After months of rumors and lengthy negotiations, it finally happened for Pandora Media (NYSE:P). We're not talking about a buyout, though the chatter and negotiations on that front have also reportedly been extensive.
Pandora finally unveiled Pandora Premium, the audio streaming pioneer's long overdue arrival in the realm of on-demand music. It may have been merely a coincidence that Apple (NASDAQ:AAPL) was announcing that it had surpassed 20 million premium subscribers for its Apple Music just as Pandora was trying to court industry attention. Either way, Pandora's making an obvious move and Apple's hitting a nice round milestone will forever be connected on a timeline.
Some will argue that Pandora is too late, but folks said the same thing about Apple when Apple Music launched two summers ago. It's quickly ramped up its user base to half of the 40 million premium accounts that on-demand leader Spotify was servicing as of September.
Pandora bears will also suggest that Apple and Spotify have little to worry about here because Pandora's a magnet for freeloaders. Pandora has struggled to get folks to pay for enhanced features of its music discovery platform. Less than 5% of its nearly 78 million active listeners are paying customers. Pandora Premium will be an uphill battle, but it's still a worthwhile fight.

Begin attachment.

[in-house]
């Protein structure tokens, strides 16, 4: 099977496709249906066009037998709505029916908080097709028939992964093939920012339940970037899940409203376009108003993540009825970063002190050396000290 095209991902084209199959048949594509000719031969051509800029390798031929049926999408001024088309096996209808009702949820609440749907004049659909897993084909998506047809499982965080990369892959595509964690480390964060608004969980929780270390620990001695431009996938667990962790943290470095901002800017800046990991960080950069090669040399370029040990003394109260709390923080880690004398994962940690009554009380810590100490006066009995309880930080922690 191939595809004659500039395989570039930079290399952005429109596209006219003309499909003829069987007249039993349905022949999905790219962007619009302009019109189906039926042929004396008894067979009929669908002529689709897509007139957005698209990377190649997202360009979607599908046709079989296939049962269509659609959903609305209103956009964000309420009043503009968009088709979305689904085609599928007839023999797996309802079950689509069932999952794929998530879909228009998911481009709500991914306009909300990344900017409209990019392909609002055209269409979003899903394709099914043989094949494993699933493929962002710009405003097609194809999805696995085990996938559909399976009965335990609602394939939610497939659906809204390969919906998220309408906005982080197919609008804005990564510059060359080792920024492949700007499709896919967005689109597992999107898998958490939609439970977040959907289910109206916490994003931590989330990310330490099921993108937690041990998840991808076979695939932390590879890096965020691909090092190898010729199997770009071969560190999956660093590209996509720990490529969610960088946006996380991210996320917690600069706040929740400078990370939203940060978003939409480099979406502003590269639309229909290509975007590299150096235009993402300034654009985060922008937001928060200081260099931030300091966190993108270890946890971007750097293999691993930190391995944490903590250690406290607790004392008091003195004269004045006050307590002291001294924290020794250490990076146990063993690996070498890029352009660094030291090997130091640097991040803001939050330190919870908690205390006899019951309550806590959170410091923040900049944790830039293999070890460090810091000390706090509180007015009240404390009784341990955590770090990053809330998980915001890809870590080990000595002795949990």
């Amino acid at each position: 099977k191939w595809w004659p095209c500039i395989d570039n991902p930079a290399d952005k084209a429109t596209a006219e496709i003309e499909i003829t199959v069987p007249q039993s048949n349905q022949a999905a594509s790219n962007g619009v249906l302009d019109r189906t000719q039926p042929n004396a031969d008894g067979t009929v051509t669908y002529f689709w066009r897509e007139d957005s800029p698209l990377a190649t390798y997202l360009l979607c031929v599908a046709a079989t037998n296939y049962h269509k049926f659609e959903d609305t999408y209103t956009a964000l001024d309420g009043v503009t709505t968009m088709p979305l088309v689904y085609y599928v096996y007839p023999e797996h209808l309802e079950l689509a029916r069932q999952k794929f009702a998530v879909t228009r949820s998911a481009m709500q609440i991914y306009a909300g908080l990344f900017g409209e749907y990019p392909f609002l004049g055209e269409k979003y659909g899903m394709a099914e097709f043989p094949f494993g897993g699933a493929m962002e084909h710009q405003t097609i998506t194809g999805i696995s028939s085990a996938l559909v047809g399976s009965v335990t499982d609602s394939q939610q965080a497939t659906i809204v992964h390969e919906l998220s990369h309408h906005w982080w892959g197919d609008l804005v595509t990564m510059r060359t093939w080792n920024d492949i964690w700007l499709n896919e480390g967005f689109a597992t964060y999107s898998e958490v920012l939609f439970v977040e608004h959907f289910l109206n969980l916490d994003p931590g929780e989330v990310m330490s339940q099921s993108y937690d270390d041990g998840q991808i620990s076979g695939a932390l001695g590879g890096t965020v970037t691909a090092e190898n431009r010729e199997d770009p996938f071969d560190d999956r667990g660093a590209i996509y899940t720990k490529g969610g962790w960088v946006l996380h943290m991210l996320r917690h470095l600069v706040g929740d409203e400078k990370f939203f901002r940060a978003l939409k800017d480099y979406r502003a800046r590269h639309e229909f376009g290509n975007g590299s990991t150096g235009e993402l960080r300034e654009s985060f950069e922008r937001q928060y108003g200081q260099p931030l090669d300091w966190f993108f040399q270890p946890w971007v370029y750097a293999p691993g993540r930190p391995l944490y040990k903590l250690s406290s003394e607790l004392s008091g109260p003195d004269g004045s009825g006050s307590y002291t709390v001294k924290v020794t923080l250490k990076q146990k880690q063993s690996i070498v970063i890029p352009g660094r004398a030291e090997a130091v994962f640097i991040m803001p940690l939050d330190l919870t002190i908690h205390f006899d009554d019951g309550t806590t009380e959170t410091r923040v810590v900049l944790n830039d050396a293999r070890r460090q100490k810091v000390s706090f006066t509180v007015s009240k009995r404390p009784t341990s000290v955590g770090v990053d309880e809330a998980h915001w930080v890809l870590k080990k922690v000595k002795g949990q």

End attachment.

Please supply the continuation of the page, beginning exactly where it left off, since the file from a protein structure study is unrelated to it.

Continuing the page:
Singing a new song
Apple can't dismiss Pandora as a challenger to Apple Music, even if Pandora Premium is a flop. If the new premium platform is a disaster, it could force Pandora into living up to the buyout hype, running into the open arms of an Apple rival that will become that much stronger.
Naturally, the bigger threat will materialize if Pandora Premium is a hit. It may not seem to have much of a shot on the surface. Apple and Spotify have corralled 60 million early adopters of premium streaming audio. Pandora's coming in at the same $10 price point as the big boys, so it's not as if it will have a major advantage there.
Pandora Premium won't even roll out until early next year. It will have been beaten to market by last week's debut of iHeartRadio All Access.
However, the neat wrinkle with Pandora Premium is that will use years of data mining -- it's amassed billions of thumbs up and thumbs down -- to make on-demand more personal. Folks can create playlists and single out tracks elsewhere, but Pandora Premium will pepper in elements of the music discovery platform that put it on the map.
Pandora Premium will have a captive audience to market to, as 77.9 million active listeners spend an average of 23 hours a month on Pandora's flagship offering. It has rolled out ad-scraping premium services in the past that haven't gained traction, but now it has a way to incorporate what it does so well with the way everyone is consuming music. Apple and Spotify may not be nervous now, but they'd better not underestimate the threat.